Monday April 9th, 2012

A. 3 Rounds:

Max rep strict pullups

B. 9-15-21

Deadlifts (185/125)

Pullups

As the gym becomes more experienced with CrossFit and continues to develop, more complicated questions tend to arise. “Should I go heavier or lighter?”  “What band or set-up should I use for handstand pushups?”  “Should I struggle with a tough weight or drop the weight to go faster?”

These are all very common questions that come up throughout a typical workout day. There are no black and white answers but I will try to respond to them here.

Here are some general rules to follow when picking weights, resistance, etc:

 

In order to get stronger, you’ll have to lift more weight

Lifting heavy things makes you stronger. Period. There are some individuals in the gym who tend to balk at the opportunity to go heavier and thank me for giving them a lighter weight for a workout. You must keep in mind that getting stronger is good a thing. Sometimes it is necessary to stare at the bar a little longer, because there is a chance at failure if you grab it too early. If you struggle with lifting heavy stuff, that is a weakness and CrossFit prioritizes mending those weaknesses out. My advice is go heavier than you’d like in some workouts, and do a very manageable weight in others. Being uncomfortable (but keeping technique) is sign that the workout is challenging you.

Lighter does not mean easier, it just means faster

We have some strong people in our box.  Usually, but not always, the stronger or bigger you are, the more you will suffer during long, high cardio workouts. CrossFit aims to balance strength with conditioning, but one will always be better than another. Just like there are times we need to increase the weight to achieve discomfort, sometimes we need to decrease it to get the same effect. Doing “Fran” at #65 for men is still a doozy of a workout, just because you’re going that much faster. For the stronger individuals in the gym, it is important to realize doing a lighter weight and moving faster is necessary to increase cardio endurance.

A mixture of different methods, resistances, and range of motions will get you better faster

I’ve seen individuals get so used to using a pullup band, they forget that the goal is not using one at all. View the band as a vehicle for getting better/stronger at a movement until it is time to say good-bye to it forever. But when does this transition occur and how? I’ll use HSPU’s as an example: A female has been doing CrossFit for 3 months and can do HSPU’s with a backpack band situps and an abmat. She begins to, but can only do a few reps without the band, but with two abmats under her head (decreasing the range of motion). How should she proceed? First of all, practicing the kip and strict HSPU’s should occur during the warm up or post workout if it is goal. During workouts, it is important to mix using a band and getting full ROM with not using a band and getting the experience of no assistance even if it’s partial ROM. Once each of these methods gets easier, band resistance and abmats can be decreased until RX’ed movements can be performed. ONLY using one method or the other will not allow you to progress as fast as using the variety method.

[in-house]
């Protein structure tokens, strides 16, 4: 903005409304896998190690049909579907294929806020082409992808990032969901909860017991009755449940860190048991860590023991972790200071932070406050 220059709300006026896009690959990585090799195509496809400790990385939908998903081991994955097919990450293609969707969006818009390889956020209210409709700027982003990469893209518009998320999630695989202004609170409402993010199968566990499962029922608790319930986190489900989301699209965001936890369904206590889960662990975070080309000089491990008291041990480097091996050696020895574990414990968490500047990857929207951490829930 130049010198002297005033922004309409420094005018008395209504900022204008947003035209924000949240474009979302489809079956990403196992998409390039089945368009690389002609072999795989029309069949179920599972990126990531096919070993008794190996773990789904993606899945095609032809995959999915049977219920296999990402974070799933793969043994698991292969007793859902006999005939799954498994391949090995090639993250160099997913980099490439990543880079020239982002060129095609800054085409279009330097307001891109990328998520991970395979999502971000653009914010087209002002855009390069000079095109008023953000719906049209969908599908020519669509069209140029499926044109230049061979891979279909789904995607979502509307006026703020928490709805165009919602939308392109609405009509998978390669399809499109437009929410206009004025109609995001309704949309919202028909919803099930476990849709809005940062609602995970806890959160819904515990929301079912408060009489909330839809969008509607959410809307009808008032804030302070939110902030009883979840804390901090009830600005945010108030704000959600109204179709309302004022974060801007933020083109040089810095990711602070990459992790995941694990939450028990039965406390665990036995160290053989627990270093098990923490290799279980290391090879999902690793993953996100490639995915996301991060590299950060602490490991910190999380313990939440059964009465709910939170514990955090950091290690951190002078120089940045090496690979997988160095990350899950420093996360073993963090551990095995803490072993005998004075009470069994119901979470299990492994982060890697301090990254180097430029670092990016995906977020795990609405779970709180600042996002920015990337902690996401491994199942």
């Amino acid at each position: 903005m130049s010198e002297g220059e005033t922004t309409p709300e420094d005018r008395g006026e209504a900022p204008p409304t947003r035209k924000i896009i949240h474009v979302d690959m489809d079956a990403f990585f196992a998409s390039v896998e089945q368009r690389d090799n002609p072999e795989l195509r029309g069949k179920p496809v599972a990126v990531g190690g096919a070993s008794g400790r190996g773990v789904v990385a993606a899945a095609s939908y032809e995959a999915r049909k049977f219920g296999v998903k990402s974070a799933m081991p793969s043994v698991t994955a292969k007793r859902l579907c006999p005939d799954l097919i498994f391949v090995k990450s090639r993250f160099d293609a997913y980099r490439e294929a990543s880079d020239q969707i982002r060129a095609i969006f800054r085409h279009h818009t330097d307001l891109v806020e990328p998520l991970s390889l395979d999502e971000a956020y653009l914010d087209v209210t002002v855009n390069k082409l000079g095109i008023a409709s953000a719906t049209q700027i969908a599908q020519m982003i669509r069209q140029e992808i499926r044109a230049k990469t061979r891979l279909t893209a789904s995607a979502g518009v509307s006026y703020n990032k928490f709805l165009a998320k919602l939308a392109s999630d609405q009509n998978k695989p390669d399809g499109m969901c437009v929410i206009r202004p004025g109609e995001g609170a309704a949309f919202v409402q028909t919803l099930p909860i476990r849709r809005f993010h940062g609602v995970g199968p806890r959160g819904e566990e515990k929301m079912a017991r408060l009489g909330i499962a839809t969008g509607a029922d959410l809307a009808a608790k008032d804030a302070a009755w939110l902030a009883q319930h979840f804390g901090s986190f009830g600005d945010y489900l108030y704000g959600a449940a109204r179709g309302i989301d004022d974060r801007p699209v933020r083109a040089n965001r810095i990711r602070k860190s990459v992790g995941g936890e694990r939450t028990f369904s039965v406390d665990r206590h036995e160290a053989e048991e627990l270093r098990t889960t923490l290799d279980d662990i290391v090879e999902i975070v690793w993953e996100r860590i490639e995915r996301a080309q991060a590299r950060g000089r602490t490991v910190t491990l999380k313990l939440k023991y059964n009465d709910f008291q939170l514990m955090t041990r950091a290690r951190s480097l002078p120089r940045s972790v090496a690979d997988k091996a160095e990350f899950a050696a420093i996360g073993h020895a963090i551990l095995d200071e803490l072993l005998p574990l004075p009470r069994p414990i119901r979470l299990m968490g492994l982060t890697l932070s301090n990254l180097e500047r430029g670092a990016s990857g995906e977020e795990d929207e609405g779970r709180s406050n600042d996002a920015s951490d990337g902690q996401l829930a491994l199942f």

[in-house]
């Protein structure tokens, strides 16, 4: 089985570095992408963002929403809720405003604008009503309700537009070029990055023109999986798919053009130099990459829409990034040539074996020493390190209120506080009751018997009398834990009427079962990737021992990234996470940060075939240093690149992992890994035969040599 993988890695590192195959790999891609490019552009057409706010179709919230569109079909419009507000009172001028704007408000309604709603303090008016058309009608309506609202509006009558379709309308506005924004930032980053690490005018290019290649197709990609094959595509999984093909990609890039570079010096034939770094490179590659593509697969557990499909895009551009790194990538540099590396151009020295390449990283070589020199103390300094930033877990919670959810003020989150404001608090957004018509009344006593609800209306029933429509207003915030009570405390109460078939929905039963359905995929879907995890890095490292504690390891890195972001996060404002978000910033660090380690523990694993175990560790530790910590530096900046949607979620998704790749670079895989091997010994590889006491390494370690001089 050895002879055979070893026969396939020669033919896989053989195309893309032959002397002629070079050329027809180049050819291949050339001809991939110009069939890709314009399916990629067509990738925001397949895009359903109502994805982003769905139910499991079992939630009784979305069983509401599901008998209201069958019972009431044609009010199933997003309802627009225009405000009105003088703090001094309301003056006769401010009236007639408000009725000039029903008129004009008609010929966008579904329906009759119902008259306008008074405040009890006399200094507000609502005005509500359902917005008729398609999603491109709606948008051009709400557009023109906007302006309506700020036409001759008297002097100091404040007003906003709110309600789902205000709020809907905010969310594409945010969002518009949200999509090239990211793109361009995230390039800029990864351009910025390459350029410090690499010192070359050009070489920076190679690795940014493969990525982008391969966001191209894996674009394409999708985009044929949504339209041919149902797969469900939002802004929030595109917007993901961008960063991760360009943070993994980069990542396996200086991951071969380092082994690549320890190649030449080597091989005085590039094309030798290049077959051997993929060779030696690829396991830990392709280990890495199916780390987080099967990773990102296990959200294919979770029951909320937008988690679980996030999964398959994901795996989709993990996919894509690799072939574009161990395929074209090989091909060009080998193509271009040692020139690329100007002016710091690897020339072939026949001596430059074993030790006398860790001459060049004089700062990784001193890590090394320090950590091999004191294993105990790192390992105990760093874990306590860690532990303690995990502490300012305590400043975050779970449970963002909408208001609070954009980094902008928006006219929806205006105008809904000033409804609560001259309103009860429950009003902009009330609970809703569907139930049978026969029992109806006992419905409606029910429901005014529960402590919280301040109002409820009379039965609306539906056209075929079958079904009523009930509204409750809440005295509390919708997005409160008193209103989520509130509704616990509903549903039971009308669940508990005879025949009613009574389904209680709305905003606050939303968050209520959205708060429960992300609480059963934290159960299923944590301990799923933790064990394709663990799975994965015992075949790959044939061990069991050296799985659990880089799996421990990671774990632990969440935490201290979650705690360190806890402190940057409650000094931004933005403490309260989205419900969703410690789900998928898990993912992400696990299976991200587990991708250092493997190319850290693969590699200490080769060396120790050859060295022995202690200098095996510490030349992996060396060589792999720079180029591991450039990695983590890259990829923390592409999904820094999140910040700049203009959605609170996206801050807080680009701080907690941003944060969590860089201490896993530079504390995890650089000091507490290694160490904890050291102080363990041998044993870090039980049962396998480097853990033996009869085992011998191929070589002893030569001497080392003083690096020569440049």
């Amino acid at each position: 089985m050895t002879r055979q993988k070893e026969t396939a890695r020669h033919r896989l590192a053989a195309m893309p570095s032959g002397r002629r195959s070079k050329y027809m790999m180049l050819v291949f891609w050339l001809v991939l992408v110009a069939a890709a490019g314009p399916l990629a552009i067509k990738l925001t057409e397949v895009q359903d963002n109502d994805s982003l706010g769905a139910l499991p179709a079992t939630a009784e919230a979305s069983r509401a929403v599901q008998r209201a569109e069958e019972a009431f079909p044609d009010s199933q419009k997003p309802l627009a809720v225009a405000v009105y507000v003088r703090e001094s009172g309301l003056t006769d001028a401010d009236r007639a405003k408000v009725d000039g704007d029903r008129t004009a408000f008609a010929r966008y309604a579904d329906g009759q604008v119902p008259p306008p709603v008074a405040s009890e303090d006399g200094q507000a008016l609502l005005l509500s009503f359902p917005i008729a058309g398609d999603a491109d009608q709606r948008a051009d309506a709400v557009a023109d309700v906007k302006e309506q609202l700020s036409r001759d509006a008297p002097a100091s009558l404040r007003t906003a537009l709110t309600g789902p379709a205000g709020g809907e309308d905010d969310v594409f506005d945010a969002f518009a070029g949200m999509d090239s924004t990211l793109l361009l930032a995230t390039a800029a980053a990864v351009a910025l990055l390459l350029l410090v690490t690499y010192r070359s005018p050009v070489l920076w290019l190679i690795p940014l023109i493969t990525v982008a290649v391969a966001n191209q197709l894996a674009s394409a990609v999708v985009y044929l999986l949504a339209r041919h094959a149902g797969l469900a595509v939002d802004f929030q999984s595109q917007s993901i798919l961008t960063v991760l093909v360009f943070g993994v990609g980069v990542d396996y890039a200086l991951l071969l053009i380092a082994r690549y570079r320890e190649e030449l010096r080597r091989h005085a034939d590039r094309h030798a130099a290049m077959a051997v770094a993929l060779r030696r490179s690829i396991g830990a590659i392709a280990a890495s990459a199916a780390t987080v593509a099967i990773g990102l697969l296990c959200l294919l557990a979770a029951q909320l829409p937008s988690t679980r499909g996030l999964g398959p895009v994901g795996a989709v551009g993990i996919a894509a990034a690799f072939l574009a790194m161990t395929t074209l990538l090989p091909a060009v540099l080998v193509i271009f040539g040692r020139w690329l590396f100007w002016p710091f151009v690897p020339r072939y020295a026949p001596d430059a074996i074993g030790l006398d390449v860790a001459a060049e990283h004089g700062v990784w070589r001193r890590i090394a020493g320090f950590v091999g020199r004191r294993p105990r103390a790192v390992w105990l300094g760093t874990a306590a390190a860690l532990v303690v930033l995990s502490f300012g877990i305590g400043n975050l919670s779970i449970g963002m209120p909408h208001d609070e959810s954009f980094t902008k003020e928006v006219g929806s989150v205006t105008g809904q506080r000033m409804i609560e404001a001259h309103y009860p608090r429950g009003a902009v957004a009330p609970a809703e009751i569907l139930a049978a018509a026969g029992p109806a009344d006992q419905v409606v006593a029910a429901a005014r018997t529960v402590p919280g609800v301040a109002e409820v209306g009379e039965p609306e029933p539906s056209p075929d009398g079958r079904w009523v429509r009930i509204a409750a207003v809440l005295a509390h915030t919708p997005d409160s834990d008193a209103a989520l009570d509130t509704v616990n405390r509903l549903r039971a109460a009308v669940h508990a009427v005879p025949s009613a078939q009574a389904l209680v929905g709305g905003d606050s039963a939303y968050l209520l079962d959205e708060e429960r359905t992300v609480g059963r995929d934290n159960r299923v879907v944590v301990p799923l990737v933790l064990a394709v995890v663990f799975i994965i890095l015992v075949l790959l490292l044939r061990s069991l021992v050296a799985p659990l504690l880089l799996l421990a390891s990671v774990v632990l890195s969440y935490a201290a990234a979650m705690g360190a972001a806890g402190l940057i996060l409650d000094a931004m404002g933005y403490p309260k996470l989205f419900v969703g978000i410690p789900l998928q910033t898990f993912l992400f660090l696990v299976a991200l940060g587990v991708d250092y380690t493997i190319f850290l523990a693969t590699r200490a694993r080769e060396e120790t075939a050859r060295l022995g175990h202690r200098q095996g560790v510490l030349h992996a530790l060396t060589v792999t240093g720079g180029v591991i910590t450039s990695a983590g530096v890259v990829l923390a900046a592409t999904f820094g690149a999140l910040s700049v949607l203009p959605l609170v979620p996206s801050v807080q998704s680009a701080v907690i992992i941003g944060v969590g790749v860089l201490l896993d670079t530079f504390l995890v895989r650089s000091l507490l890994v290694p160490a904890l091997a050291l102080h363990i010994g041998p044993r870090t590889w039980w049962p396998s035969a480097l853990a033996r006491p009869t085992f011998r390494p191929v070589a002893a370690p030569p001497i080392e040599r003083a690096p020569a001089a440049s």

When a weight is assigned to you, don’t be offended/butt hurt

When I design workouts, 80% of the time I am trying to achieve a desired response from that particular workout. In other words, I want to it to be completed in a certain time-frame, feel a certain way, and even make you sore in certain areas. If a weight is assigned to you, it is likely for a good reason. If a time cap is placed on a workout, it’s because that is the maximum amount of time I want the movements to be performed for. A lot of thought goes into these workouts, so just bear in mind they are designed to make you better!

Along the same lines, and this isn’t really an issue in our box, but make sure to do ALL the reps. There is a reason why 32 kettle bells swings are assigned and not 27. If you are injured, sore, etc just let me know, I’ll always work with you. Just don’t decide mid-workout that you are going to re-design the rep scheme to suit your fatigue level. Keep in mind, I watch people do movements all day, every week.  Without counting, I know what 25 burpees look like. It’s obvious to myself and other members if you are cutting reps. Again, not a big issue but I do notice things from time to time, so all I ask is to just do the work!

The Open was a great benchmark for many of you at the gym. We had some amazing PR’s, old barriers were smashed, and the box showed its progress was highly visible. I look forward to seeing the continued progress of every individual!